Banh mi originated in French-occupied Vietnam during the first half of the 20th century, but it’s long been a fixture of Melburnian lunches.
Every banh mi shop adds its own flourishes, but typically each baguette roll holds chicken liver pate, mayonnaise, some sort of protein – often roasted or grilled pork – chilli, coriander, pickled carrot, cucumber and sometimes daikon.
With dozens of Vietnamese bakeries scattered around the suburbs and hidden in city arcades, this list doesn’t cover them all, but it might expand your banh mi horizons.
It’s hard to beat a crackling roast pork roll, but we’ve included others for variety – and for vegetarians. Turns out you can still score change from a fiver when you go meat-free (though the days of finding a roast pork roll under $5 might be behind us).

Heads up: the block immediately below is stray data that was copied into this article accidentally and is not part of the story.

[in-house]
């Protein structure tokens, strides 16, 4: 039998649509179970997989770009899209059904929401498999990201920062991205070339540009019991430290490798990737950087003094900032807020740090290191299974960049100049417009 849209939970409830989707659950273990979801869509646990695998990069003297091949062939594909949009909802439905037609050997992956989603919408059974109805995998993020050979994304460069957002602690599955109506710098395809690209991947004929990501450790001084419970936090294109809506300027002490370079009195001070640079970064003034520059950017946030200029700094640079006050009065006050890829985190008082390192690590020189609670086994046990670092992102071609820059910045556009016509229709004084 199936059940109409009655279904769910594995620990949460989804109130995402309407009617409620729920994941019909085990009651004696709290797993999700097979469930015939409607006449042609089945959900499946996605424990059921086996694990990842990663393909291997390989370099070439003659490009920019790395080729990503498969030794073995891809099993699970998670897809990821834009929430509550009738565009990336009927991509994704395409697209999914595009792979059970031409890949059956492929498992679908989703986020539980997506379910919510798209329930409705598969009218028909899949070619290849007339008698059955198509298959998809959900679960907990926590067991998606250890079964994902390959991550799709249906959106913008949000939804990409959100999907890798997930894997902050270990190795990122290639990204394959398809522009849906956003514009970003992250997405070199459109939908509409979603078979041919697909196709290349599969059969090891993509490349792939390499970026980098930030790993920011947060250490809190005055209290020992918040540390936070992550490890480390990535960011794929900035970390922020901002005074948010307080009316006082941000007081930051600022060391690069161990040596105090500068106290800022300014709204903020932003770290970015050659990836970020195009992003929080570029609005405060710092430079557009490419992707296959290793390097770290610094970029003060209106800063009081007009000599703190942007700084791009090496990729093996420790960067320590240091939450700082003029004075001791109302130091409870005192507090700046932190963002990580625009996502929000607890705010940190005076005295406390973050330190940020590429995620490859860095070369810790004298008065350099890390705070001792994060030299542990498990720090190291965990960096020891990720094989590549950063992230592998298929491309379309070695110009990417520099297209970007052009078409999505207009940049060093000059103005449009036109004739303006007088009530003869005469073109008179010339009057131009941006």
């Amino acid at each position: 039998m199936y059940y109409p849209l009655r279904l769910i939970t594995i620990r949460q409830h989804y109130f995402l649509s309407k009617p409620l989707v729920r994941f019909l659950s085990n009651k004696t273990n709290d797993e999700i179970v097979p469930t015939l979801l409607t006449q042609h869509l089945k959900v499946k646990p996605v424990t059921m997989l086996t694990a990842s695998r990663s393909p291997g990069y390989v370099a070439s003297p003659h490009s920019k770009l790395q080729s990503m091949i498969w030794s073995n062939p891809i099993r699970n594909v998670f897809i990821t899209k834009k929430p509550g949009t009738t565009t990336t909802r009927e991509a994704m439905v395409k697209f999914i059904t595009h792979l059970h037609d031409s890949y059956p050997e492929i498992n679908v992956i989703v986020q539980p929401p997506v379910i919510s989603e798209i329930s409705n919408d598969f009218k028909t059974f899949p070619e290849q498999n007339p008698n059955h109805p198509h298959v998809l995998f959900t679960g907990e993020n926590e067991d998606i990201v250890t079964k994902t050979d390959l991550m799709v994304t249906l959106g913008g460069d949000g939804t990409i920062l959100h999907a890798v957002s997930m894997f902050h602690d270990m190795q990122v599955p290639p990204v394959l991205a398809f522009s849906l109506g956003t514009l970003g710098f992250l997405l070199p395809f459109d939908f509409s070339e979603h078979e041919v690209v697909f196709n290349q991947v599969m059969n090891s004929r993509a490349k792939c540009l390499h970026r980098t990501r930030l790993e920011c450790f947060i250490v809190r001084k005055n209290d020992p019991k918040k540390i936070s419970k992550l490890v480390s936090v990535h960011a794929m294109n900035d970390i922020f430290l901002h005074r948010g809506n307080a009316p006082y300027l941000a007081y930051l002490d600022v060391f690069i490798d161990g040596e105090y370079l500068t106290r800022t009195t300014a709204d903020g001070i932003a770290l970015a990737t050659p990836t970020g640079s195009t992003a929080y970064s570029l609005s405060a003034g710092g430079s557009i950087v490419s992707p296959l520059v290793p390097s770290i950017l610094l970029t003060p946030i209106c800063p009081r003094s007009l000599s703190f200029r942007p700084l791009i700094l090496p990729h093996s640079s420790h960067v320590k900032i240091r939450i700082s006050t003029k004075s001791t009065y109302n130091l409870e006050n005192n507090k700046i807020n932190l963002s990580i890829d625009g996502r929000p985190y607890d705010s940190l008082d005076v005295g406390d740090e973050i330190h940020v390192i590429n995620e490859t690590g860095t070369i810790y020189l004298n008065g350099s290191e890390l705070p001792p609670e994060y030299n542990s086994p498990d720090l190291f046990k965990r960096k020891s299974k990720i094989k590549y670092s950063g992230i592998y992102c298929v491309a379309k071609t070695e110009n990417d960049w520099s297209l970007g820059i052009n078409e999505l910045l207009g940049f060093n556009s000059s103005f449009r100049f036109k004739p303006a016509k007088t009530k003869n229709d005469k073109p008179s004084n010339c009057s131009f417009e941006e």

Pork salad banh mi at Phuoc Thanh Bakery, Richmond, $6
Located in the Vietnamese dining mecca that is Victoria Street, this shop is all about the classic. The pork salad banh mi comes on a roll liberally loaded with cold-cuts – including thin slices of a boiled pork sausage known as cha lua, and shaved grilled pork with characteristic red edges – plus the usual pate, mayonnaise, pickled radish, carrot, cucumber and coriander. For an extra dollar, you can opt for crispy pork instead of grilled for even more crunch.
Grilled pork banh mi from N Lee Bakery Collingwood, Melbourne CBD and South Melbourne, $6.80